What happens if you deliver feedback poorly? Are people just discouraged for a few days, maybe a week, and then bounce back to their normal, focused selves? Some do, but in my research on employees’ most demotivating feedback experiences, over 38 percent feel disengaged and demotivated at work for over a month, a handful for more than a year. Gallup finds that when feedback leaves employees feeling demotivated, disappointed, or depressed, four out of five of those employees are actively or passively looking for another job. We lose a lot when we give sloppy feedback.
IF YOU WANT FEEDBACK TO WORK, MAKE IT A TWO-WAY CONVERSATION
Most of us think of feedback as a one-way communication. If I have feedback to give, then I tell, you listen. Even the Business Dictionary defines feedback as a one-sided communication: “Feedback: the information sent to an entity … about its prior behavior so that the entity may adjust its current and future behavior to achieve the desired result.” You might be telling someone to keep doing something—“your two graphs were brilliant”—or to stop doing something—“you need to stop burning popcorn in the microwave”—but it still boils down to a simple I tell, you listen.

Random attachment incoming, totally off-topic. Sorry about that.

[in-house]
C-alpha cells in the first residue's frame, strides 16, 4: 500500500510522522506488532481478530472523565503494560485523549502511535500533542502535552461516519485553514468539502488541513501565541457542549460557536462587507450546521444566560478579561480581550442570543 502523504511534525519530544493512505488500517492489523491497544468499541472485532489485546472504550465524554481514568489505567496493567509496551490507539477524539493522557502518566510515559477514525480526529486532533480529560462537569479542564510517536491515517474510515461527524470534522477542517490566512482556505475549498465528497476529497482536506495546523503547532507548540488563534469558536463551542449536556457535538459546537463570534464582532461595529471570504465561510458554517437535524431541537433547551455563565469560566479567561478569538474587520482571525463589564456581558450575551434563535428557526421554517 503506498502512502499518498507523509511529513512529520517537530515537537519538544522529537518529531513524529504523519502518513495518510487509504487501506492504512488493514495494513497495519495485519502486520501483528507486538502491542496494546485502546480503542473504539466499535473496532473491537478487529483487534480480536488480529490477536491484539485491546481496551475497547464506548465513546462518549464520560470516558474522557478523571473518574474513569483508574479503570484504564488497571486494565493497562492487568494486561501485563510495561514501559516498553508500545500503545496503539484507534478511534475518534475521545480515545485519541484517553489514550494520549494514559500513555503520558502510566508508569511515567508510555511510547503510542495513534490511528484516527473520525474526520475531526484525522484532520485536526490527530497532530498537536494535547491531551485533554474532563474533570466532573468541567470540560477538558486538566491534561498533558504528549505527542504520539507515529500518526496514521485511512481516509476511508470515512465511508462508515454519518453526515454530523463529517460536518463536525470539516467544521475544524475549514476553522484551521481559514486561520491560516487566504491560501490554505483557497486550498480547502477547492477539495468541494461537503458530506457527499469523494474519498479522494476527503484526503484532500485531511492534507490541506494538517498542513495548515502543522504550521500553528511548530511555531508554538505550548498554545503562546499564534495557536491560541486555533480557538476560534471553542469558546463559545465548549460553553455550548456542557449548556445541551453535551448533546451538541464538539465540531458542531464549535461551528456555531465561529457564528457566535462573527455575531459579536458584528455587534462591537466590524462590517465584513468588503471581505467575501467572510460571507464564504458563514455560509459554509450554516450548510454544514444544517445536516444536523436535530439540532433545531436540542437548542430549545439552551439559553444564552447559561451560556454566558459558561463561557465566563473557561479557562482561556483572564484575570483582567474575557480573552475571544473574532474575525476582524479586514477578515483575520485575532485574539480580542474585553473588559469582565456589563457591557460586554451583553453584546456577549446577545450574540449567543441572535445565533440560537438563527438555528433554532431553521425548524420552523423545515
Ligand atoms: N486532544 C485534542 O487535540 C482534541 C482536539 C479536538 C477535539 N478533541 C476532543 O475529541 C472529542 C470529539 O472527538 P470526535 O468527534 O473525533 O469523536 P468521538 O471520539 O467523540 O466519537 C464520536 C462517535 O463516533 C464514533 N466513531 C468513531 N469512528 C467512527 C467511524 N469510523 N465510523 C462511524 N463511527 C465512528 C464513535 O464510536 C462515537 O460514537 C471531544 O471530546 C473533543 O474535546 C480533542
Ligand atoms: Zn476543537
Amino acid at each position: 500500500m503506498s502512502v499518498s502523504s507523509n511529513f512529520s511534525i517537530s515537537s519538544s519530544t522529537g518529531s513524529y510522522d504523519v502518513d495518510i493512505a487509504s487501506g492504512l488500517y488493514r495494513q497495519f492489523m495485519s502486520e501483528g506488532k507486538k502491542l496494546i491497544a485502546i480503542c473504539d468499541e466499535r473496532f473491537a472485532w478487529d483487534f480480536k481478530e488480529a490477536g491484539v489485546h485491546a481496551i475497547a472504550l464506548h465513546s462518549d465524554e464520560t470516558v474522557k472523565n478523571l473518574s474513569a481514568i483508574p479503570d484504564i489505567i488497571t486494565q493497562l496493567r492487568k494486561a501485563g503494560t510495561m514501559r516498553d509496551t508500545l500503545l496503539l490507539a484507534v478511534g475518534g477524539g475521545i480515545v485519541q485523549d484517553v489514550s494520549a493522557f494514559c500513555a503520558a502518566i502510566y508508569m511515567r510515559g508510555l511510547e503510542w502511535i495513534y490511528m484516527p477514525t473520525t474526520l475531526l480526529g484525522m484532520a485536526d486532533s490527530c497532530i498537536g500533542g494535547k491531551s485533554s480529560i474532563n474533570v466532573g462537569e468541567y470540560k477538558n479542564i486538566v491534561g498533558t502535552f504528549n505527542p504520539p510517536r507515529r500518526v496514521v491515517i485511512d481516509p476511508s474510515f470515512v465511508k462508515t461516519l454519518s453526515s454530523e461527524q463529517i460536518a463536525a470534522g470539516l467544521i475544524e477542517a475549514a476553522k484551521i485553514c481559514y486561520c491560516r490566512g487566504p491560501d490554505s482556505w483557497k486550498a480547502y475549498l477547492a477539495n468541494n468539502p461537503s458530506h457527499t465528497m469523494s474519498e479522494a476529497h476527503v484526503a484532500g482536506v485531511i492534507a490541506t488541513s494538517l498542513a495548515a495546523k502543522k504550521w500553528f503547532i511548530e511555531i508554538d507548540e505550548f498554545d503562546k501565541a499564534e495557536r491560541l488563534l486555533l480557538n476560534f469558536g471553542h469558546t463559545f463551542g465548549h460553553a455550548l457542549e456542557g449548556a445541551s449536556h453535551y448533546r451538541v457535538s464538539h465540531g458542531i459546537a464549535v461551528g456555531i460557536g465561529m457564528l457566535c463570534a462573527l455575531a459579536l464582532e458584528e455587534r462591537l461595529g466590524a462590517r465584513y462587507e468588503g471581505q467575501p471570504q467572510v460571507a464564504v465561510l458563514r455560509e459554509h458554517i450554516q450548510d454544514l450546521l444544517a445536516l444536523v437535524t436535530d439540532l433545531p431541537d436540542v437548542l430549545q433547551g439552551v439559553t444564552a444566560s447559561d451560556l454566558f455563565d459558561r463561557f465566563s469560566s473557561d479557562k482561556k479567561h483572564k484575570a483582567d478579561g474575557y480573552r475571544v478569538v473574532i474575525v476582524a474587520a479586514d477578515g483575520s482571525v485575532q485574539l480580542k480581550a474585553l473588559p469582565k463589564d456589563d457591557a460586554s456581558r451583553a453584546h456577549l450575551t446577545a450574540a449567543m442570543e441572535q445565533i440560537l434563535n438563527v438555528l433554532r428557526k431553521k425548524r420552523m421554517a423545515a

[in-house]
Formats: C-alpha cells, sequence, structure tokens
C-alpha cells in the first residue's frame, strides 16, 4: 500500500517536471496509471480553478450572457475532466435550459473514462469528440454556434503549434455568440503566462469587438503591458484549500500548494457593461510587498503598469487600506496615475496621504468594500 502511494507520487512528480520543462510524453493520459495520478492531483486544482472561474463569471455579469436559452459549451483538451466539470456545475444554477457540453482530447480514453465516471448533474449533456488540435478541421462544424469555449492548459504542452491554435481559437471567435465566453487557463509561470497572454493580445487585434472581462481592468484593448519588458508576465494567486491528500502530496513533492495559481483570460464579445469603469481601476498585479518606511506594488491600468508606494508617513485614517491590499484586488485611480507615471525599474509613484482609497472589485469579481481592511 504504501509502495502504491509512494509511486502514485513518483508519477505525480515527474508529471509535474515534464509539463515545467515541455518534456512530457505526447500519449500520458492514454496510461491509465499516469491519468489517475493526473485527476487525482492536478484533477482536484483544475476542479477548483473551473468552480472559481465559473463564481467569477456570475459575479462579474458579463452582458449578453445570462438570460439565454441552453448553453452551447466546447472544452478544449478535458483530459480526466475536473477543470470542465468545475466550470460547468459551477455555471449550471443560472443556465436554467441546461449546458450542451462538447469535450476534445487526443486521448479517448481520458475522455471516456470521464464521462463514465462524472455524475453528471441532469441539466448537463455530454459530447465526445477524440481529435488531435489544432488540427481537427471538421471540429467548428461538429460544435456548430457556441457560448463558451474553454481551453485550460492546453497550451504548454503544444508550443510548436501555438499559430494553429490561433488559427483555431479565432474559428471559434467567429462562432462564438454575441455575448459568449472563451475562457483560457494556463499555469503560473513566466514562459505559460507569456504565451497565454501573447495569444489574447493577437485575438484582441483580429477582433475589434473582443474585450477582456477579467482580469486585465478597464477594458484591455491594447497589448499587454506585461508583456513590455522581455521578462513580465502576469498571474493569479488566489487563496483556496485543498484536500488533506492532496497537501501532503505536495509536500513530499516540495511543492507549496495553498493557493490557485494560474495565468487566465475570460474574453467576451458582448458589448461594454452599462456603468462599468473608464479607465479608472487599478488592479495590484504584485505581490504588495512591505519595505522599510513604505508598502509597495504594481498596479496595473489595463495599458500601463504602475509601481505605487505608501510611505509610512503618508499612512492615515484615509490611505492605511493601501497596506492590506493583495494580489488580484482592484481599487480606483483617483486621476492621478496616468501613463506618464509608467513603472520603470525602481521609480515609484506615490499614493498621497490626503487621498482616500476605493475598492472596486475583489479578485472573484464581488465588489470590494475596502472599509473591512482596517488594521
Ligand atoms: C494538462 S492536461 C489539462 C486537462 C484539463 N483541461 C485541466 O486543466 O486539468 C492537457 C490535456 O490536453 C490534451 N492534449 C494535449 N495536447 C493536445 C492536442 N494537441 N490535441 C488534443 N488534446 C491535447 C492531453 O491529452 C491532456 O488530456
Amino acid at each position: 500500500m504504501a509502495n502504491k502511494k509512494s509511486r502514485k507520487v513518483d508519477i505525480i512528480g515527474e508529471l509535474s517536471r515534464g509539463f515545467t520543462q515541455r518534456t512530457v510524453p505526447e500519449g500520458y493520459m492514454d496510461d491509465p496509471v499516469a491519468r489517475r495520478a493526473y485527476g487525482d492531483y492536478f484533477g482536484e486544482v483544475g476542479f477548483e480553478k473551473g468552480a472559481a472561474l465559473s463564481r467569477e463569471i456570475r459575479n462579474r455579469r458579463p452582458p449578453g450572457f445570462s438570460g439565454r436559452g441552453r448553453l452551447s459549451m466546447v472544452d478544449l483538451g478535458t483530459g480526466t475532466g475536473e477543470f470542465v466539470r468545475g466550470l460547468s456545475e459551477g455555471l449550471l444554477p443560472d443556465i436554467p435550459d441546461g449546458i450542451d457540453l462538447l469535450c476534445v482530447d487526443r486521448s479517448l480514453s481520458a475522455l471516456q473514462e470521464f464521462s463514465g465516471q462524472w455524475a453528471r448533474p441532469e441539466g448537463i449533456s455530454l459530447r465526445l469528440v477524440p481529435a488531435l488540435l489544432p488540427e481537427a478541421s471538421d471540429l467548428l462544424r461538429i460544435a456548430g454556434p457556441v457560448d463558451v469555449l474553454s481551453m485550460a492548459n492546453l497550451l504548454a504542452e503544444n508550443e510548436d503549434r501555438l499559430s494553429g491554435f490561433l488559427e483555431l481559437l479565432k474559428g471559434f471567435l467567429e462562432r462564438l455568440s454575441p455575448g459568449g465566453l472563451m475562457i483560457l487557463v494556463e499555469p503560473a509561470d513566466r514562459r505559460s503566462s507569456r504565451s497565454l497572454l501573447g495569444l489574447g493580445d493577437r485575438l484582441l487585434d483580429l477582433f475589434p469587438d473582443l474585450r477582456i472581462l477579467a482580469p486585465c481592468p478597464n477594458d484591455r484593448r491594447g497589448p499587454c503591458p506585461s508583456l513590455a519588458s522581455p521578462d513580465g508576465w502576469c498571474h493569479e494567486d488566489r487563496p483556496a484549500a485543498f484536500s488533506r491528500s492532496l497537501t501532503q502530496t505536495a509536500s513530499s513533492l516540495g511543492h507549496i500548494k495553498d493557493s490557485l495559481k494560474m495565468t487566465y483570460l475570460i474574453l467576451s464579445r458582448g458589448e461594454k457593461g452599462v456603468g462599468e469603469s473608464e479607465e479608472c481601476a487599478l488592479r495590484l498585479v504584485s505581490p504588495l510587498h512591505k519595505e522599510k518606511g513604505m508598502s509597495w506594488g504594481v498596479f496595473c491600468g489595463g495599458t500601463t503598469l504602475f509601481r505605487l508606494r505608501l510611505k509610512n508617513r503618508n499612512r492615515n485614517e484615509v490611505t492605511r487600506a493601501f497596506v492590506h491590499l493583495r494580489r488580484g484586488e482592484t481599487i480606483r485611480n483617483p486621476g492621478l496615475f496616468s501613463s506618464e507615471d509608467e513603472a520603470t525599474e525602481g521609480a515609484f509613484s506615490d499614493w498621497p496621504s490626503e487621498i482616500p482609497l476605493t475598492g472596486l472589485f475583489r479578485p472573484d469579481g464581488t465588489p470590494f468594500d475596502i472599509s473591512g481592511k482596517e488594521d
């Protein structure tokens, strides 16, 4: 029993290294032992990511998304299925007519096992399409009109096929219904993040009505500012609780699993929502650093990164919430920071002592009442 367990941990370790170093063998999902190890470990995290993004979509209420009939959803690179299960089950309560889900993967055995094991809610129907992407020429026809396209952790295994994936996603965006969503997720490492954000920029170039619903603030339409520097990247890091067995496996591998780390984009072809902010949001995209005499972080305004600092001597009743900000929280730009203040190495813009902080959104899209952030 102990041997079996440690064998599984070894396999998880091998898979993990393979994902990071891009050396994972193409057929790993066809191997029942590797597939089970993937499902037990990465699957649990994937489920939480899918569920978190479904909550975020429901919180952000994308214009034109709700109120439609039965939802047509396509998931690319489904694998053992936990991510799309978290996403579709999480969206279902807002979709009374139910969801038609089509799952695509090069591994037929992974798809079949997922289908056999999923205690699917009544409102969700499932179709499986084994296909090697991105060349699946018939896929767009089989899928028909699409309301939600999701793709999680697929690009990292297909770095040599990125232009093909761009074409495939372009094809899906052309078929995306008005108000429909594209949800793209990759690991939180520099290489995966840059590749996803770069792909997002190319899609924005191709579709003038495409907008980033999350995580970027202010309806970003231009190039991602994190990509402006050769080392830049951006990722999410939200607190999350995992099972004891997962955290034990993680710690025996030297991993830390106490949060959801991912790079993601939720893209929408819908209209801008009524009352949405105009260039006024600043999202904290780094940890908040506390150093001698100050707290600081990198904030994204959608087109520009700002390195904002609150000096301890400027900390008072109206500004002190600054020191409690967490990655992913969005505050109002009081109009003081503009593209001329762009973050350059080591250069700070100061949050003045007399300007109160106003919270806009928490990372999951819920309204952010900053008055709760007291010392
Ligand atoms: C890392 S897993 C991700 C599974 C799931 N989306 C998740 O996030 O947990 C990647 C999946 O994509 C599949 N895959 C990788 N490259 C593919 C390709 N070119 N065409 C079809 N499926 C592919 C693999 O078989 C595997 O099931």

It’s gloriously simple and it’s often ineffective.
How do I know that a one-sided conversation is problematic? I’m a social scientist, and I study feedback, the good, the bad, and the bruising. I conduct surveys to identify people’s reactions to feedback. I also analyze the feedback itself to understand the kind of comments employees receive and whether an employee’s identity—whether they’re male or female, Black or white—affects what other people praise or think needs improvement.
In one of my studies, I asked employees about their worst feedback experiences at work. I asked them to describe one of their most demotivating feedback experiences, with all the details about who was giving the feedback, what the feedback was, how it adversely affected them, and for how long.